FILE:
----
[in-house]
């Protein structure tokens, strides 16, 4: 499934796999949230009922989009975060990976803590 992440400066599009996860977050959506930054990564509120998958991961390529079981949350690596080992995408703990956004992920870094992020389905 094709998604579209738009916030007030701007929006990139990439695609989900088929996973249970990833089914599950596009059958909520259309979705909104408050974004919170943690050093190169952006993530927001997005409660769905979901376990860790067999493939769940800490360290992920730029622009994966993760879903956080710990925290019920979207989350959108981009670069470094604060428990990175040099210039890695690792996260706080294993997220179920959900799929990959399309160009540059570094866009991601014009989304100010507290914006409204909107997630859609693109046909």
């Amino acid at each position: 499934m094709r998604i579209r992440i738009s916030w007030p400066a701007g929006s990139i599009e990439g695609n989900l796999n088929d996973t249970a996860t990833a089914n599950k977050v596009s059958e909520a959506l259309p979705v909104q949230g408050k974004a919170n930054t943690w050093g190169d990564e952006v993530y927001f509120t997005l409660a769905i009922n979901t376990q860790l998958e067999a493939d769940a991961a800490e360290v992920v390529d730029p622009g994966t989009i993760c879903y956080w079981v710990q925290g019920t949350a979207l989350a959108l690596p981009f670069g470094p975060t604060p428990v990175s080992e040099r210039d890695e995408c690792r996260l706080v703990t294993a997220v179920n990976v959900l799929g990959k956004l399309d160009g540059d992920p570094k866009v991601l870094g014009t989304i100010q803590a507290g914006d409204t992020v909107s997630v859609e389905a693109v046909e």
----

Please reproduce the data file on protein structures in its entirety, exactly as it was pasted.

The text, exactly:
[in-house]
């Protein structure tokens, strides 16, 4: 499934796999949230009922989009975060990976803590 992440400066599009996860977050959506930054990564509120998958991961390529079981949350690596080992995408703990956004992920870094992020389905 094709998604579209738009916030007030701007929006990139990439695609989900088929996973249970990833089914599950596009059958909520259309979705909104408050974004919170943690050093190169952006993530927001997005409660769905979901376990860790067999493939769940800490360290992920730029622009994966993760879903956080710990925290019920979207989350959108981009670069470094604060428990990175040099210039890695690792996260706080294993997220179920959900799929990959399309160009540059570094866009991601014009989304100010507290914006409204909107997630859609693109046909």
């Amino acid at each position: 499934m094709r998604i579209r992440i738009s916030w007030p400066a701007g929006s990139i599009e990439g695609n989900l796999n088929d996973t249970a996860t990833a089914n599950k977050v596009s059958e909520a959506l259309p979705v909104q949230g408050k974004a919170n930054t943690w050093g190169d990564e952006v993530y927001f509120t997005l409660a769905i009922n979901t376990q860790l998958e067999a493939d769940a991961a800490e360290v992920v390529d730029p622009g994966t989009i993760c879903y956080w079981v710990q925290g019920t949350a979207l989350a959108l690596p981009f670069g470094p975060t604060p428990v990175s080992e040099r210039d890695e995408c690792r996260l706080v703990t294993a997220v179920n990976v959900l799929g990959k956004l399309d160009g540059d992920p570094k866009v991601l870094g014009t989304i100010q803590a507290g914006d409204t992020v909107s997630v859609e389905a693109v046909e």